Tafe puts videoconferencing over its ATM microwave network

Goulburn Ovens Institute of Tafe in regional Victoria is the first Australian organisation to deliver videoconferencing around its dispersed campuses using its existing ATM Microwave network.

Linking campuses at least an hour's drive from each other, in the country cities of Shepparton, Wangaratta, Seymour and Benalla, the videoconferencing solution will enable intra-campus meetings, lectures and staff training sessions, without travel.

"Funding cuts within the education sector have meant we have to leverage technology as much as possible both to enhance the learning experience for students and to maximise staff productivity," said Albert Amadei, IT manager at the institute.

"By using videoconferencing across the network, we're not only gaining the benefits of less travel between the four campuses and greater access to expertise outside our organisation for student lectures, staff training and workshops, but we're achieving this without high access costs," he said.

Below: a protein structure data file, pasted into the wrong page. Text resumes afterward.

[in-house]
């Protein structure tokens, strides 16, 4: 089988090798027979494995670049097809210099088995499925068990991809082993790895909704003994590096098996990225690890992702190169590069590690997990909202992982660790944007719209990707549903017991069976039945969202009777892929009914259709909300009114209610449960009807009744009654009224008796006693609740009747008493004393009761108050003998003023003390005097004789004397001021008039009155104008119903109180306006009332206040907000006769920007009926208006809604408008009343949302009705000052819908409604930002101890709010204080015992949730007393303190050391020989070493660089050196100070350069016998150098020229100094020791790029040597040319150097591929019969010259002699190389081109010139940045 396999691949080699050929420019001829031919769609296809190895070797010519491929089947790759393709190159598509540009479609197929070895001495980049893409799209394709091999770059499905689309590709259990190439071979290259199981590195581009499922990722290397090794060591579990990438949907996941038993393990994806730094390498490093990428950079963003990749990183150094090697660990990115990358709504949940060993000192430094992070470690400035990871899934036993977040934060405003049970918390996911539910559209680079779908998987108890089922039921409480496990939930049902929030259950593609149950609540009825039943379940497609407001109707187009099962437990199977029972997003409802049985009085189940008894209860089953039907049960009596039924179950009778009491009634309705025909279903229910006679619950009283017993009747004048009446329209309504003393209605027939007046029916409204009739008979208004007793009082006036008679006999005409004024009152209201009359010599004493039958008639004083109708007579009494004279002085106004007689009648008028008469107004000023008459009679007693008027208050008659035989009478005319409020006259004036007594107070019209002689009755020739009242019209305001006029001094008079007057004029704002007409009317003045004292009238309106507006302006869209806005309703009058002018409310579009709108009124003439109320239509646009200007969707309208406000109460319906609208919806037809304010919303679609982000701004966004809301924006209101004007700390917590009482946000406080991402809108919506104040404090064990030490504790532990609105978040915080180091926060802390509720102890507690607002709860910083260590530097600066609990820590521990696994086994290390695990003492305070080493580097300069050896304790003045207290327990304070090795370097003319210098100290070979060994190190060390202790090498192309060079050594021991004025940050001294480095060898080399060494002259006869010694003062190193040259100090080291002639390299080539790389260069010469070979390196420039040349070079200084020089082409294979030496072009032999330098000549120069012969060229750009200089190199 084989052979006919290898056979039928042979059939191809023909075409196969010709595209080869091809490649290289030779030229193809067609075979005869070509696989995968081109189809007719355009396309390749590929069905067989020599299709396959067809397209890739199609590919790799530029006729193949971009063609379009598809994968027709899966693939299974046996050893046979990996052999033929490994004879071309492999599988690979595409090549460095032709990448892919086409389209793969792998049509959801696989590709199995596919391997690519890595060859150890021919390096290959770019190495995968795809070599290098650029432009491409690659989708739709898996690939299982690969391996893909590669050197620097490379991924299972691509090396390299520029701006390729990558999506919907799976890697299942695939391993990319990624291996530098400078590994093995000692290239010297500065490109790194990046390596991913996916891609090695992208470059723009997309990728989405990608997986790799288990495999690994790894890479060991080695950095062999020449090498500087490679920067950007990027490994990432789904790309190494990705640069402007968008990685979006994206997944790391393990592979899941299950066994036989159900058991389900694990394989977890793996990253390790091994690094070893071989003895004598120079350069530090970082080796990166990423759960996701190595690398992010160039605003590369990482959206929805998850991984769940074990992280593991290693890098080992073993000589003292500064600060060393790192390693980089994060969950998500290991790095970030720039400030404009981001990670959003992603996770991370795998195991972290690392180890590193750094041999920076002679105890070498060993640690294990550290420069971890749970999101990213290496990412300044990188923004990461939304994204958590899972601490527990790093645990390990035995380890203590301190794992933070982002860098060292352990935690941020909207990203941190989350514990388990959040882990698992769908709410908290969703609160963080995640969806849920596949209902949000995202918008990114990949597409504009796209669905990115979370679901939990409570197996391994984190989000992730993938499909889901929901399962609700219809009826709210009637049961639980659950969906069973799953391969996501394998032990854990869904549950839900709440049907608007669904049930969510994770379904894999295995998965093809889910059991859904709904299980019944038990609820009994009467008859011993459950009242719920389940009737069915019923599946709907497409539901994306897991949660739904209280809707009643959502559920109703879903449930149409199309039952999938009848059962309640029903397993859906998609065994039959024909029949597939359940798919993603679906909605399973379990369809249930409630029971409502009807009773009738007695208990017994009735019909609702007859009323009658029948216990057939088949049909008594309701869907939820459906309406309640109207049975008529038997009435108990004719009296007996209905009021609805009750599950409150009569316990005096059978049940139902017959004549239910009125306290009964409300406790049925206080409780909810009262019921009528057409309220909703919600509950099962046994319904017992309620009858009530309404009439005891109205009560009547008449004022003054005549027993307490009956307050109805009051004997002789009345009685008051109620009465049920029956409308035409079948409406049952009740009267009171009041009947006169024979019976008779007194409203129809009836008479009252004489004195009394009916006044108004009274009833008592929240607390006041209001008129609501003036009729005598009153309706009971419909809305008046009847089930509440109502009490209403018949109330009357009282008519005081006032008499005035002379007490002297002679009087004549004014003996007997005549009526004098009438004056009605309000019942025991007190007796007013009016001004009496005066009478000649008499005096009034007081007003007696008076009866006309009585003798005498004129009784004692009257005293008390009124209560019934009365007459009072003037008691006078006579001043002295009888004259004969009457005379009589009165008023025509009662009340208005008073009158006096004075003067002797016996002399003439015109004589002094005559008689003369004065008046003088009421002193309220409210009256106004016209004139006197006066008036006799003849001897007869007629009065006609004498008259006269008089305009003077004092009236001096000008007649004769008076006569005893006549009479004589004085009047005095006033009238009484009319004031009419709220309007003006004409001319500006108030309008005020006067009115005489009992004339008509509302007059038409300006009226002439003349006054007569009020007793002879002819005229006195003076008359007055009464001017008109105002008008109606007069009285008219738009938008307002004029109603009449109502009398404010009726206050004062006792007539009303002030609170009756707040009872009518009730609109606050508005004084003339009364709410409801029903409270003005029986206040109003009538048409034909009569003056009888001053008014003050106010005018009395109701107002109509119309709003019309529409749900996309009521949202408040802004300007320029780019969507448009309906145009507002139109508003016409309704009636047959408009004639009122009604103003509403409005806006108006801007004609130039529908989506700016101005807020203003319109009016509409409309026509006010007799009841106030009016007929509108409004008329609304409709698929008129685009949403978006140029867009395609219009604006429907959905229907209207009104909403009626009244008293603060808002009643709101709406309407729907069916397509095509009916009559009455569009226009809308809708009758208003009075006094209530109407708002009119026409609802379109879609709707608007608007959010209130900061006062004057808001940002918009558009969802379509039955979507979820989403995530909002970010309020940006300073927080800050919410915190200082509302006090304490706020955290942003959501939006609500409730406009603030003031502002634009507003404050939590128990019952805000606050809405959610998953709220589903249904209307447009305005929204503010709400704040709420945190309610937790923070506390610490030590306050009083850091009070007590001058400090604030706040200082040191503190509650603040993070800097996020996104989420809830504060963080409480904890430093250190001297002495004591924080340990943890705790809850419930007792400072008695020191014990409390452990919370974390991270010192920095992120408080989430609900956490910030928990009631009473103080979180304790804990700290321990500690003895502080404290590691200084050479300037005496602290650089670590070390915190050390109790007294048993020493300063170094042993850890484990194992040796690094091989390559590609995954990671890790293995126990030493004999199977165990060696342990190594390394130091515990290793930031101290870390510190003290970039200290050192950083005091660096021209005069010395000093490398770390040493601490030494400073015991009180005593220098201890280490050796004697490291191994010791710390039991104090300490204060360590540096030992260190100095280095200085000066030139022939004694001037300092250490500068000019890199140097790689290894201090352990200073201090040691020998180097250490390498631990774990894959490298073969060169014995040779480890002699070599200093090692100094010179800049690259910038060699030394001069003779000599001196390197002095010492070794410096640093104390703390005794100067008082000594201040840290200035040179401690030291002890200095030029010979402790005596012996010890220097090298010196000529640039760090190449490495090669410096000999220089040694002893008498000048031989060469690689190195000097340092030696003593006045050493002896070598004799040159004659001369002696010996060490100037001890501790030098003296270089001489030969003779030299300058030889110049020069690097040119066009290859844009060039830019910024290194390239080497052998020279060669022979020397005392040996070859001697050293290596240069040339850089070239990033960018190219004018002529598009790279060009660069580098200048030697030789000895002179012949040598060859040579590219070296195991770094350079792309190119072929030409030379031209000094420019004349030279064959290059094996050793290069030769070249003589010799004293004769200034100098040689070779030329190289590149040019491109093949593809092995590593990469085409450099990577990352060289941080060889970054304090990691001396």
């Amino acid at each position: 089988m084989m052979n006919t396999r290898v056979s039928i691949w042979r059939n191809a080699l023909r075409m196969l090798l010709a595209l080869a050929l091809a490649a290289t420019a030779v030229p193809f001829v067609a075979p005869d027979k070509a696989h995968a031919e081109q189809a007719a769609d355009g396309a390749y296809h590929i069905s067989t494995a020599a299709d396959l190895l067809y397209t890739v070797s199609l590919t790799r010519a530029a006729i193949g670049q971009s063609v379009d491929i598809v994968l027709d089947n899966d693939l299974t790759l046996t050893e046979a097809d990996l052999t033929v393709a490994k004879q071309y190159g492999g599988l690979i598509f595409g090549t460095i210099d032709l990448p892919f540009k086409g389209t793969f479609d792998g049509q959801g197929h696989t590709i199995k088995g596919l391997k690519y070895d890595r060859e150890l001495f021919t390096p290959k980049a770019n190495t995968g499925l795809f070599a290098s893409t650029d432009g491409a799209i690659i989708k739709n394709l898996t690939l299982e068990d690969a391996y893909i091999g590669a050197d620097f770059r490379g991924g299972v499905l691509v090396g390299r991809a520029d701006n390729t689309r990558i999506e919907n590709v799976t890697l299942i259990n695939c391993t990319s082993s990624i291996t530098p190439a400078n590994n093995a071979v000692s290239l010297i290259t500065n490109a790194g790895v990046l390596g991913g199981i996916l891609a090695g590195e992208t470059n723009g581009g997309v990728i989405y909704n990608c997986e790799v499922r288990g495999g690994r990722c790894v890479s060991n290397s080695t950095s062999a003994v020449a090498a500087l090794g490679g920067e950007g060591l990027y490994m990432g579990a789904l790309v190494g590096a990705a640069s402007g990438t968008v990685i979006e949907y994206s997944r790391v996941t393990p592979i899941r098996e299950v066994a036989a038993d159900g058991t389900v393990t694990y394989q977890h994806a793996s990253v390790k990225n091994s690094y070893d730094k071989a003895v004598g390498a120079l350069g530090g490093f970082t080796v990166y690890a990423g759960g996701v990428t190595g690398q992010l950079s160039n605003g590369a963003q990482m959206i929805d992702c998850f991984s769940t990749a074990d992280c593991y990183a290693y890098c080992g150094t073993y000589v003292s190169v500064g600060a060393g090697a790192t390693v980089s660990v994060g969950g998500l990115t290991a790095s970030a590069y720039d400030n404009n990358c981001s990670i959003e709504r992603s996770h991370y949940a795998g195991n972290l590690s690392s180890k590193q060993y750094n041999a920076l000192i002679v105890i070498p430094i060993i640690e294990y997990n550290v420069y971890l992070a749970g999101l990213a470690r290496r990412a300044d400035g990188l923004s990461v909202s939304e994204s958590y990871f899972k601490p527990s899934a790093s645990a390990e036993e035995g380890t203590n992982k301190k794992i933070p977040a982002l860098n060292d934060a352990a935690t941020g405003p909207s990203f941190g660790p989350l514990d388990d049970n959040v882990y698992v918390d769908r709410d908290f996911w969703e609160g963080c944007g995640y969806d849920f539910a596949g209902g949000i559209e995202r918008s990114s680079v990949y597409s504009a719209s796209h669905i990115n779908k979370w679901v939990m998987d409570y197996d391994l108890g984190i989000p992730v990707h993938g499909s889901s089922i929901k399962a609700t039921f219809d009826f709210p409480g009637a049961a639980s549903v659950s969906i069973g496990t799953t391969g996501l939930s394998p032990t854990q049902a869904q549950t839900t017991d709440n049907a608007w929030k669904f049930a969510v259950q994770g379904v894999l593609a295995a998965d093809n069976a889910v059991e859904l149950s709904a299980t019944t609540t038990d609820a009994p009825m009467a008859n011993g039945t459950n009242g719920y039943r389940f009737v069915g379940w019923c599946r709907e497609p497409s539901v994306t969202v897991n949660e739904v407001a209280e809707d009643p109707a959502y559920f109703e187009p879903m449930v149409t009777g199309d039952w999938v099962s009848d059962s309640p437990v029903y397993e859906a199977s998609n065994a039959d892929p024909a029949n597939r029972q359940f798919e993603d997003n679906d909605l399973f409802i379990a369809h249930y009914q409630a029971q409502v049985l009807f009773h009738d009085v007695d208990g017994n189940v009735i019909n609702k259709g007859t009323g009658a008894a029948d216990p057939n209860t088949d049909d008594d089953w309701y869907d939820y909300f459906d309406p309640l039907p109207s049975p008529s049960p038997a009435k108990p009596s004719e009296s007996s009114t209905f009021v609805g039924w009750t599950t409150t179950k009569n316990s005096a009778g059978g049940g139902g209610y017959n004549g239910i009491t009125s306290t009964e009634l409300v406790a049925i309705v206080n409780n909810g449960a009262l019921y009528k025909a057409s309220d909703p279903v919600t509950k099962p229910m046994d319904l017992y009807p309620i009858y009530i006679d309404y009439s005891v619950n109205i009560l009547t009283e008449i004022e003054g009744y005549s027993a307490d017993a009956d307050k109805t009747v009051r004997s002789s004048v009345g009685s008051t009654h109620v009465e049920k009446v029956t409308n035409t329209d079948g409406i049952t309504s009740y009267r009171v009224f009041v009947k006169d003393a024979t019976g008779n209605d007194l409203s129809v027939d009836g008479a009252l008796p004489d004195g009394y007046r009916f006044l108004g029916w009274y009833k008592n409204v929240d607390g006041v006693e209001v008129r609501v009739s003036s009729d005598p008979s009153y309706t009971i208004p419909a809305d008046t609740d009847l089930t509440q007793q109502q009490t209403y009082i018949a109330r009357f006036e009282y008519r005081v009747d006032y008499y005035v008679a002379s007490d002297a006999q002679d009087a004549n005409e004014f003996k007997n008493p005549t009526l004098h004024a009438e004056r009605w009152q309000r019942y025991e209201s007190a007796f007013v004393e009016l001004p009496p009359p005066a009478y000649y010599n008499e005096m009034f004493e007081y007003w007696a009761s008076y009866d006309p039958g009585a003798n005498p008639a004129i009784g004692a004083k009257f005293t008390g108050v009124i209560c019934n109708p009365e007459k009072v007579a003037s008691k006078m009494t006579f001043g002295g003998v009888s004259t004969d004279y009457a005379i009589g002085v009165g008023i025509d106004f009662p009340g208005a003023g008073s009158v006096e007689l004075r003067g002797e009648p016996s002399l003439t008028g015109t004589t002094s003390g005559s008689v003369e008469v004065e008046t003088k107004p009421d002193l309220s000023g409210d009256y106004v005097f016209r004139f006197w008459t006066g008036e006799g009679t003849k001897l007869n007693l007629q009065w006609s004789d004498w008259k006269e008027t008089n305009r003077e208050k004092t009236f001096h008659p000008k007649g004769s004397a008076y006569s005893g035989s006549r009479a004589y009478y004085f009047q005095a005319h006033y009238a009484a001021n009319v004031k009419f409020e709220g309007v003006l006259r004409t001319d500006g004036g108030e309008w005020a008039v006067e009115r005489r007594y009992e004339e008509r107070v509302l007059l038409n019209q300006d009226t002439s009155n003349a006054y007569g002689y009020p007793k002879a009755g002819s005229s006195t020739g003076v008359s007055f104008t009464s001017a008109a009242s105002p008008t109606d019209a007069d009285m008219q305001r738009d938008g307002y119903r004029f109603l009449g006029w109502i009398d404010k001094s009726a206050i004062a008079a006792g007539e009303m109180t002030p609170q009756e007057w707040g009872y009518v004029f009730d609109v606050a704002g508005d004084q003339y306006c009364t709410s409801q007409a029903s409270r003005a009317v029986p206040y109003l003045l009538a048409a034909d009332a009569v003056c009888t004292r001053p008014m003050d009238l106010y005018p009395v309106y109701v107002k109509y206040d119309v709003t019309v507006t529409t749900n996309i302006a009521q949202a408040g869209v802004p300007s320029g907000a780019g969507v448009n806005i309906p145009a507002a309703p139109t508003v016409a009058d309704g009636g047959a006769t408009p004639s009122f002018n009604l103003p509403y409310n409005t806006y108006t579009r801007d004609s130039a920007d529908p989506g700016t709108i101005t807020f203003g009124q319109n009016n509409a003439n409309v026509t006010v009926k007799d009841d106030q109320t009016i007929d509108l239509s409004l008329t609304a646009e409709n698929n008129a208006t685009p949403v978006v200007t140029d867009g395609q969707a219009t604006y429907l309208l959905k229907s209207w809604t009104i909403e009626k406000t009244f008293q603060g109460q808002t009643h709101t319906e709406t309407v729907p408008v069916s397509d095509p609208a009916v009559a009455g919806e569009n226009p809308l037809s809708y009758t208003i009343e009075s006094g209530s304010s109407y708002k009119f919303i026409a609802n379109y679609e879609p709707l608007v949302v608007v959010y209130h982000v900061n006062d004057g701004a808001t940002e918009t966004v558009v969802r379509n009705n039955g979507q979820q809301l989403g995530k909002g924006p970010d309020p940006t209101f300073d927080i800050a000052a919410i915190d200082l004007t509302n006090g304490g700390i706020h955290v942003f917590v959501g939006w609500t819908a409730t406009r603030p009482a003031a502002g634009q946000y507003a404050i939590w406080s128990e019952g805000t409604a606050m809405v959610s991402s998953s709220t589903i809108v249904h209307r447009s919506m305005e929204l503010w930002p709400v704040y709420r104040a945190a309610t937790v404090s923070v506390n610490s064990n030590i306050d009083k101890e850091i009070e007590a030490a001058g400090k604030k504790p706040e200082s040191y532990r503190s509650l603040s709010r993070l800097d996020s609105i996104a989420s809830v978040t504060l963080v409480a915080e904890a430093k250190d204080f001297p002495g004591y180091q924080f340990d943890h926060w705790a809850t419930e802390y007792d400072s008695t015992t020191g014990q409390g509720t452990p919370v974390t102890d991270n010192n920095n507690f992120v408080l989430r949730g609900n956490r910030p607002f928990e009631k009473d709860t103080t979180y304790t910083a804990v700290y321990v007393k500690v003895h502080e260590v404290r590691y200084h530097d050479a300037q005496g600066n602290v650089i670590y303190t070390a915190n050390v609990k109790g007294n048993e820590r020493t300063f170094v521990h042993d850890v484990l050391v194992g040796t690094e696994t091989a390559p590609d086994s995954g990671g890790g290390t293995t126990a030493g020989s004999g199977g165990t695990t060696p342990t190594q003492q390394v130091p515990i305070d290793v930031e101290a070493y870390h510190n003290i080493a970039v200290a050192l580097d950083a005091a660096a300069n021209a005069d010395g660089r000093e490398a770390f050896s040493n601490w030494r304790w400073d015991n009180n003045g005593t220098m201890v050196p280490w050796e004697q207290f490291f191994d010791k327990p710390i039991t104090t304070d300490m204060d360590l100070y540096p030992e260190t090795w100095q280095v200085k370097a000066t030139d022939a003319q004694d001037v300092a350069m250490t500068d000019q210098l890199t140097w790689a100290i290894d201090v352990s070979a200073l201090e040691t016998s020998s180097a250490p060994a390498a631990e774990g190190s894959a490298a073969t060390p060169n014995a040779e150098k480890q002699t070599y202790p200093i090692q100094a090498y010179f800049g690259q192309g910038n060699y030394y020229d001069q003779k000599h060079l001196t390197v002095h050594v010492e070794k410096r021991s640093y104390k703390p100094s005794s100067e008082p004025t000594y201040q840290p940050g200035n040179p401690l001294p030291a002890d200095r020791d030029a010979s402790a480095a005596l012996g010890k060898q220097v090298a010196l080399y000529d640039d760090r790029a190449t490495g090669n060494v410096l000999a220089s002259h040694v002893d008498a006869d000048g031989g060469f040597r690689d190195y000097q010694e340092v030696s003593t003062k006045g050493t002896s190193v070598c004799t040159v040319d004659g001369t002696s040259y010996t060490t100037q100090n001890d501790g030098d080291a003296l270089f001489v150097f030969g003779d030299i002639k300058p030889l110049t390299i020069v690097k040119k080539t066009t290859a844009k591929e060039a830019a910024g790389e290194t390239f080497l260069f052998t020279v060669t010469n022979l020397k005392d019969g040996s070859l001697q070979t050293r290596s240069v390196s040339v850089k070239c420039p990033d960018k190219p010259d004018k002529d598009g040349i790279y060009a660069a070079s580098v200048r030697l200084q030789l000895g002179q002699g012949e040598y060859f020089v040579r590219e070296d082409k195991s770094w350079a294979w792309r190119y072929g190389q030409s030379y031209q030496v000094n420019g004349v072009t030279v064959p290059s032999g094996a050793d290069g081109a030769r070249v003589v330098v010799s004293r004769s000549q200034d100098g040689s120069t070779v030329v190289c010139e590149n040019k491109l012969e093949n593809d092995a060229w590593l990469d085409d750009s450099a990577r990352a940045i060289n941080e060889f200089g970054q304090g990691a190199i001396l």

Com Tech installed the institute's ATM backbone in early 1998.

The $1.3m funding for the network upgrade came from the Victorian Office for Technology and Further Education, following the formation of the institute from the amalgamation of the Goulburn Valley and Wanga Tafe institutes.

Originally the Goulburn Valley's main Shepparton campus was a Bay Networks shop, and Wangaratta had a combination of solutions. Com Tech replaced the institute's entire communications infrastructure with Cisco equipment.

The network now carries all internal voice and data traffic between campuses.

The institute added the videoconferencing capability (from PictureTel) to the network in stages at a total cost of $500,000, which the institute funded. It implemented point-to point-videoconferencing at Easter 1998, and added a multi-point bridge once staff became familiar with the technology.

"We've been using the videoconferencing since Easter [last year], but could only link two sites at once, which meant that meetings involving all four campuses still required some staff to travel in order to attend," Amadei said.

"The addition of the multipoint bridge means we can now link up to eight sites -- including four internal and four external locations."

He added that "some glitches" including "configuration issues" had occurred during implementing the videoconferencing technology, but they were resolved to the institute's satisfaction.

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